Simeon Solomon was born into a middle-class Jewish family in London, England on 9 October 1840, the youngest of the eight children of Meyer Solomon and Katherine (née Levy), an amateur miniature painter. Raised in Bishopsgate, he was tutored by his sister, Rebecca (1832-1886), herself a gifted artist and a regular RA exhibitor, employed as a copyist and drapery painter by John Everett Millais. Simeon also trained at F. S. Cary’s Academy (1852-56), and in the studio of his elder brother Abraham (1824-1862), who he followed to the Royal Academy Schools (1856–60). He made his exhibition debut at the Royal Academy in 1858, where he continued to show regularly until 1872. Two years later, his oil painting, Moses (Private Collection, New York), aroused controversy but was defended by the novelist William Makepeace Thackeray. Solomon’s earliest works, mostly on Old Testament subjects, were inspired by Jewish culture and tradition, the bible and Shakespeare. Around 1858, he was introduced to Gabriel Rossetti and became a member of the Pre-Raphaelite circle, later meeting Edward Burne-Jones, John Everett Millais, and William Holman Hunt. In 1862 he established his own studio and was influenced by the poet and critic Algernon Charles Swinburne, and the ideals of the Aesthetic movement. In the following decade, he regularly exhibited at the progressive Dudley Gallery in London and was elected a member of the Savile Club.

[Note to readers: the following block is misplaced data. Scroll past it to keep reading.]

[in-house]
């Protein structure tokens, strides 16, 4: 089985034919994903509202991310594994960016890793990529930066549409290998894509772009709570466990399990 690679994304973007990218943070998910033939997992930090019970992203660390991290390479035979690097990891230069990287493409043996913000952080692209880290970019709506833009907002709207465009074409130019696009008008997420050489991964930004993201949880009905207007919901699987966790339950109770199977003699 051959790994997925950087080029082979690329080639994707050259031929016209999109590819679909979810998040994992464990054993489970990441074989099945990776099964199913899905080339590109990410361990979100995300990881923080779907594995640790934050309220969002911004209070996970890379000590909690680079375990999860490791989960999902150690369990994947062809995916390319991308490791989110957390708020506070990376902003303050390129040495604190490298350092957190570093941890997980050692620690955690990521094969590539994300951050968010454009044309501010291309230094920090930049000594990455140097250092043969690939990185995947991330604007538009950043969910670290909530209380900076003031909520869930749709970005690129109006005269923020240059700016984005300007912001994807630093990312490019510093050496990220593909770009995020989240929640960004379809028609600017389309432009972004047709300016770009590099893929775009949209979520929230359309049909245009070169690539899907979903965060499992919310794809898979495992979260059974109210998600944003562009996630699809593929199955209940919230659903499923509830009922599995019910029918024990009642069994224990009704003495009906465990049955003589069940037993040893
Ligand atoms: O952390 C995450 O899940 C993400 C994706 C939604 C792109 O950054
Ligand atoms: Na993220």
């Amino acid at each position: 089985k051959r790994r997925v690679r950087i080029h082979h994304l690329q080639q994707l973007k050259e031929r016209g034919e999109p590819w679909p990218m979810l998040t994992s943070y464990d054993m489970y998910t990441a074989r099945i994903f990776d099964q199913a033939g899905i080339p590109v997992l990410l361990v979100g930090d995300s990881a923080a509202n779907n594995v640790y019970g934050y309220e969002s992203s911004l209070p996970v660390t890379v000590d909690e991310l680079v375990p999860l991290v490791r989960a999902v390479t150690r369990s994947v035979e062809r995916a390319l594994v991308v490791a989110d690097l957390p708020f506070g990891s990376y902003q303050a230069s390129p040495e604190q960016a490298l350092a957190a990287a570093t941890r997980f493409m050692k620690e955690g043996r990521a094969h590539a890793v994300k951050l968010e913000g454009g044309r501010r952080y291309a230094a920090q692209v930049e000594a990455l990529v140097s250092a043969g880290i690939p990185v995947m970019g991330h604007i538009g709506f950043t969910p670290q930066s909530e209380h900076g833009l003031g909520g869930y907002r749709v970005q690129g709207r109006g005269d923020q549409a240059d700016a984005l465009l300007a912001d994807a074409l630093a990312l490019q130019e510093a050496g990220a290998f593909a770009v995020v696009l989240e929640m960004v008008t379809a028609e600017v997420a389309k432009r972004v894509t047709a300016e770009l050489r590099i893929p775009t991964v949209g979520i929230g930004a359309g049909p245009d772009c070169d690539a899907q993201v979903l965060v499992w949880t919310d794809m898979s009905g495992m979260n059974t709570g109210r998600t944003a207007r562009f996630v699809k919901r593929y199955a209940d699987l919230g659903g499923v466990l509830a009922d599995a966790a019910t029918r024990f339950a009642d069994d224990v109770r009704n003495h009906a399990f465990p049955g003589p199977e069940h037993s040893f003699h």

In 1873, however, Solomon was arrested in a public lavatory, convicted of gross indecency, and sentenced to 18 months imprisonment (subsequently suspended). Following a brief stay in a lunatic asylum and without consistent support, he drifted into alcoholism, living on charity and a meagre living from reproductions of his work, spending years in the St Giles Workhouse, Holborn, in London, where he died of a heart attack on 14 August 1905. Two memorial exhibitions were held in 1906 and in 2005-06 Birmingham Museum & Art Gallery curated the exhibition 'Love Revealed: Simeon Solomon and the Pre-Raphaelites', the first full-scale survey of his work, which toured to Ben Uri Gallery in London and to Museum Villa Stuck, Munich.